Cash-Only Businesses at Risk

In a world where technology is progressing constantly and is almost inescapable, several small businesses continue to operate as cash-only. These businesses are suffering tremendous losses by failing to acquiesce to modern operating standards. Accepting credit cards leads to long-term benefits such as earning and retaining new customers and increasing sales. According to Intuit, the Silicon Valley software firm that develops financial and tax prep solutions by not accepting cards, fifteen-million businesses are missing out on $100 billion in sales annually—about $7,000 per company annually in either new sales or sales that go to competitors that do accept cards.

According to a study by Javelin Strategy & Research, 27 percent of all in-person POS purchases were made with cash in 2011, whereas credit card payments made up 66 percent, a figure that’s expected to rise.

“I don’t understand the small businesses that don’t take cards,” said Jason Richelson, a former grocery and wine store owner in Brooklyn and founder ShopKeep POS, a cloud-based point-of-sale software, in 2008. “In my opinion, as a grocery and a wine store owner, if you don’t take credit cards, you suffer—you could be increasing your sales 20 percent and you’re going to make your customers happier.” Another perk to accepting credit cards is that customers end up spending more money. The average spend per transaction is 120 percent higher when customers pay with credit card compared to cash, just considering ShopKeep’s 7,000 merchants alone.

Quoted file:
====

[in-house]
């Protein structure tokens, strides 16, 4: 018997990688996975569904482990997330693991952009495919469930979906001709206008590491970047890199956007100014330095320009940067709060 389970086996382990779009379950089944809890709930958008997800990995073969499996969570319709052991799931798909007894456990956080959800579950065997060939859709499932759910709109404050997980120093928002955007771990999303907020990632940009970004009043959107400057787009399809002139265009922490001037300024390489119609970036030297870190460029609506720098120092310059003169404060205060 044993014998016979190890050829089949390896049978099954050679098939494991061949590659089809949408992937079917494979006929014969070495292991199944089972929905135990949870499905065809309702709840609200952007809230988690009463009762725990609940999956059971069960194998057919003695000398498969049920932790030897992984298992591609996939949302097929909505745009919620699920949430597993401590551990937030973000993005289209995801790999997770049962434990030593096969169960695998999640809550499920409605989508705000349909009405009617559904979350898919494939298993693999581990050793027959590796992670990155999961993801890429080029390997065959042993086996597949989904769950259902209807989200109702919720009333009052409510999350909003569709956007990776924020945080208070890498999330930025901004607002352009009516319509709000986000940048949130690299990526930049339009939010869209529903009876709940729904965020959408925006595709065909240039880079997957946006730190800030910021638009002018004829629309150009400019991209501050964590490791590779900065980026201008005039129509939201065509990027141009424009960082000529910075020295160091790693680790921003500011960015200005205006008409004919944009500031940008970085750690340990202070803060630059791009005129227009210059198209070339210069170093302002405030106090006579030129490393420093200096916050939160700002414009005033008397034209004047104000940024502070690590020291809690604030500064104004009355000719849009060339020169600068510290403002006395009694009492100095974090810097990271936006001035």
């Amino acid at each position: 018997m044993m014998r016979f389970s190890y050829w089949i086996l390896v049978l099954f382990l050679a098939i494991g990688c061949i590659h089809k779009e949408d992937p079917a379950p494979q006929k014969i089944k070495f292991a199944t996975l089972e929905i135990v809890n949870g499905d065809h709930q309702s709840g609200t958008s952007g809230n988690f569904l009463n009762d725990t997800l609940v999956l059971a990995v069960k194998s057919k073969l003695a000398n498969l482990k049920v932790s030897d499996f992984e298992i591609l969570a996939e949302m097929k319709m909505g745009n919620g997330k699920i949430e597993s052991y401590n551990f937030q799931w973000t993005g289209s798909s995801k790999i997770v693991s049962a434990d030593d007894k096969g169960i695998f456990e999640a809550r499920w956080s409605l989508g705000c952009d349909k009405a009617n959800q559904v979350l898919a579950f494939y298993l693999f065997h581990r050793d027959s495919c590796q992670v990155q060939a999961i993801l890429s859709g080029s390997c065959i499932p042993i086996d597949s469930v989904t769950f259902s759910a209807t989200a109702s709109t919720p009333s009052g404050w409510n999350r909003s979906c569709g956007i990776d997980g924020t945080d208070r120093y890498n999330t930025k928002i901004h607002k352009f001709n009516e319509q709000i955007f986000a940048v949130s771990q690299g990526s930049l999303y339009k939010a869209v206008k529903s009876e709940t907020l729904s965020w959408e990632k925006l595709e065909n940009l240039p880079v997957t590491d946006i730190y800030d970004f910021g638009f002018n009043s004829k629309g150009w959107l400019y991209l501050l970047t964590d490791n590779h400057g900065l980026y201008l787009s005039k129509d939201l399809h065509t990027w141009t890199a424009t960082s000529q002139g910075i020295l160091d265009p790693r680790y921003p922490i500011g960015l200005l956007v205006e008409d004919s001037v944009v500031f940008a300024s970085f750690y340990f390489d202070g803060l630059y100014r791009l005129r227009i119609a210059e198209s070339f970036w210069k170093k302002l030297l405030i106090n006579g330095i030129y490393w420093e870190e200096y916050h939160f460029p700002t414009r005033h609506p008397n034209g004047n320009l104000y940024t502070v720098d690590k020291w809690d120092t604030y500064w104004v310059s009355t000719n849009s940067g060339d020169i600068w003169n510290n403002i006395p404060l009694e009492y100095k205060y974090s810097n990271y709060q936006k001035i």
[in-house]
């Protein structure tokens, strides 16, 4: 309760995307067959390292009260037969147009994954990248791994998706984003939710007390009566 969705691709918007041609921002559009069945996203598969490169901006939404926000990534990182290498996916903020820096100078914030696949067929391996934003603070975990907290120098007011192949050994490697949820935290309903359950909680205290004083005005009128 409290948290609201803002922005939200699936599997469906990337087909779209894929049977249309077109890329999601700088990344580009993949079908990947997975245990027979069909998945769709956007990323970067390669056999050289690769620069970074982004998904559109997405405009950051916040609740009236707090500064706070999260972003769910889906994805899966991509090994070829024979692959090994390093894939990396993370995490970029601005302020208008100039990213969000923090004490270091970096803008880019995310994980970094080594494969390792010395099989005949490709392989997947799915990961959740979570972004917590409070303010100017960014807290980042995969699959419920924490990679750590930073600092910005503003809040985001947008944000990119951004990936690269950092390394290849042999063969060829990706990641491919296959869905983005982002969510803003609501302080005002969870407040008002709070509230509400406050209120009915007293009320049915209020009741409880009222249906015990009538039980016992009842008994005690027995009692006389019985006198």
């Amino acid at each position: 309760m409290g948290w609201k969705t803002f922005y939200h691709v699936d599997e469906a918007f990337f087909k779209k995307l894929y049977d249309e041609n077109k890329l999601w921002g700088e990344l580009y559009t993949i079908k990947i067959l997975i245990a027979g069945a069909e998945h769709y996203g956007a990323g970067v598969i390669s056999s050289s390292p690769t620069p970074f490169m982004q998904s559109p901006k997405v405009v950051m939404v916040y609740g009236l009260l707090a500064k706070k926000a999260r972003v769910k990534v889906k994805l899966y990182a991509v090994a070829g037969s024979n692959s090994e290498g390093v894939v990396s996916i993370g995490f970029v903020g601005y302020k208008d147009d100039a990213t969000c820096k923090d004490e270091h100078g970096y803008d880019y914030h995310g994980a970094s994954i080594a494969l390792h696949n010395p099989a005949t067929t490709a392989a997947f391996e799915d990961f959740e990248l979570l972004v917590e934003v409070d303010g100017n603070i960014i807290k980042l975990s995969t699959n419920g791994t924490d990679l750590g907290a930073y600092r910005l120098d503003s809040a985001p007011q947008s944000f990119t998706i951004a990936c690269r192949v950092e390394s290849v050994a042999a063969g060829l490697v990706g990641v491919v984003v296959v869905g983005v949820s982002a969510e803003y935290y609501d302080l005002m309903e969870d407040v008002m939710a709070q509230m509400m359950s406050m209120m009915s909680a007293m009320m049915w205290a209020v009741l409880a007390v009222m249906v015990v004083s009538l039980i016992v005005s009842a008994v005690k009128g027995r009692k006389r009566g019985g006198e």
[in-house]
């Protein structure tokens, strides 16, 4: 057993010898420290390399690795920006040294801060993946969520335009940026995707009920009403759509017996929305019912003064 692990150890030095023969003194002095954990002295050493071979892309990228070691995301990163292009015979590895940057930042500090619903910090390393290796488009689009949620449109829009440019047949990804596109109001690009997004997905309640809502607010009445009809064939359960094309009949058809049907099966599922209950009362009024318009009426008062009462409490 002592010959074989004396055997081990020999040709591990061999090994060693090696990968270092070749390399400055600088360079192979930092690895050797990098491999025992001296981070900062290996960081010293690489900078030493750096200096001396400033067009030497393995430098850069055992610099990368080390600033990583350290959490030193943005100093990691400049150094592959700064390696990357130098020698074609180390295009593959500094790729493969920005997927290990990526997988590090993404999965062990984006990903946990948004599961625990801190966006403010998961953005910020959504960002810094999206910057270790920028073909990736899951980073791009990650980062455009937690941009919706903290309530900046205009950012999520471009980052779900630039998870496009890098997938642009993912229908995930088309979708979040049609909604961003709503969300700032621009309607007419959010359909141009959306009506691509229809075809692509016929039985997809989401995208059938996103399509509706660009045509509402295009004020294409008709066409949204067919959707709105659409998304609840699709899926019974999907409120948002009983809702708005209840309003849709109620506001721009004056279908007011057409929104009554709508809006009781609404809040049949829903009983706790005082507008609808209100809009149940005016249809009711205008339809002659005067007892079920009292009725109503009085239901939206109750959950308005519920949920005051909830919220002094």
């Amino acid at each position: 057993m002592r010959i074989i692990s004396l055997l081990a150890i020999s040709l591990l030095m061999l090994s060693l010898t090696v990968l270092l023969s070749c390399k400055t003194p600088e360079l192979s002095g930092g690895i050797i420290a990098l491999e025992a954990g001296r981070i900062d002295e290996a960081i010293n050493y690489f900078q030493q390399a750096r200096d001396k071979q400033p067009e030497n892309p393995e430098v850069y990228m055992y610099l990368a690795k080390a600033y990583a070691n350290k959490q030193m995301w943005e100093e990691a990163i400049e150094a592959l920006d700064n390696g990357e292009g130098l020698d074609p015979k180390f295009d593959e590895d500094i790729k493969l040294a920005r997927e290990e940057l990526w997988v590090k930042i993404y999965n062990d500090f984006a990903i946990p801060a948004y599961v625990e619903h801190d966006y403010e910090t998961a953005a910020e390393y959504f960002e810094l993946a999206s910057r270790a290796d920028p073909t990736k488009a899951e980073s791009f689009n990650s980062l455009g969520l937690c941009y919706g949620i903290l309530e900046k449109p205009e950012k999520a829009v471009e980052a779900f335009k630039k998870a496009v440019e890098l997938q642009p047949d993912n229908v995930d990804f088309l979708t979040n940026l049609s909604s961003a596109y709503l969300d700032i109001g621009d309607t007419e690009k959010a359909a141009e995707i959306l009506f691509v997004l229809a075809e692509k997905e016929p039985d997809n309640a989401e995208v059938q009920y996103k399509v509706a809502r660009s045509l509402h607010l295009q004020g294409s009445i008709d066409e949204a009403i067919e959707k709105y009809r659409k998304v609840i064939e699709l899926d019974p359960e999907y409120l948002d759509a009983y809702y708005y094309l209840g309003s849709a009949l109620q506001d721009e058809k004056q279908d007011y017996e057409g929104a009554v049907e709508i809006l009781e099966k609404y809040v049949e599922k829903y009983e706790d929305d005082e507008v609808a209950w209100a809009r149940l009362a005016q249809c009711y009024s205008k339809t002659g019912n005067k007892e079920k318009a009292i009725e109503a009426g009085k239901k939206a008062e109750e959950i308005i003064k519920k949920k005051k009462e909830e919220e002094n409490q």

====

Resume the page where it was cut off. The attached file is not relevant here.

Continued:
For almost a decade Joe Coffee in New York accepted only cash. Not only was it more profitable since they could avoid credit card fees, but it coincided with the company’s Mom-and-Pop philosophy. After reading dozens of negative reviews on yelp about Joe’s not accepting credit cards, they realized losing current and future potential customers would ultimately lead to a loss of sales. Joe’s progression to accepting credit cards proved so successful that now ten locations take plastic.

Bhaskar Chakravorti, senior associate dean for international business and finance at Tufts’ Fletcher School points out, “as everyone becomes a lot more familiar with doing things on their phones, if the next store over offering the same set of products accepts electronic payments, then you’ll be losing business.”

The takeaway here is, keeping up with technology is crucial if you want to stay in business and be profitable, even for mom-and-pop shops. Customers thrive off convenience, and that usually comes in the form of a plastic card.

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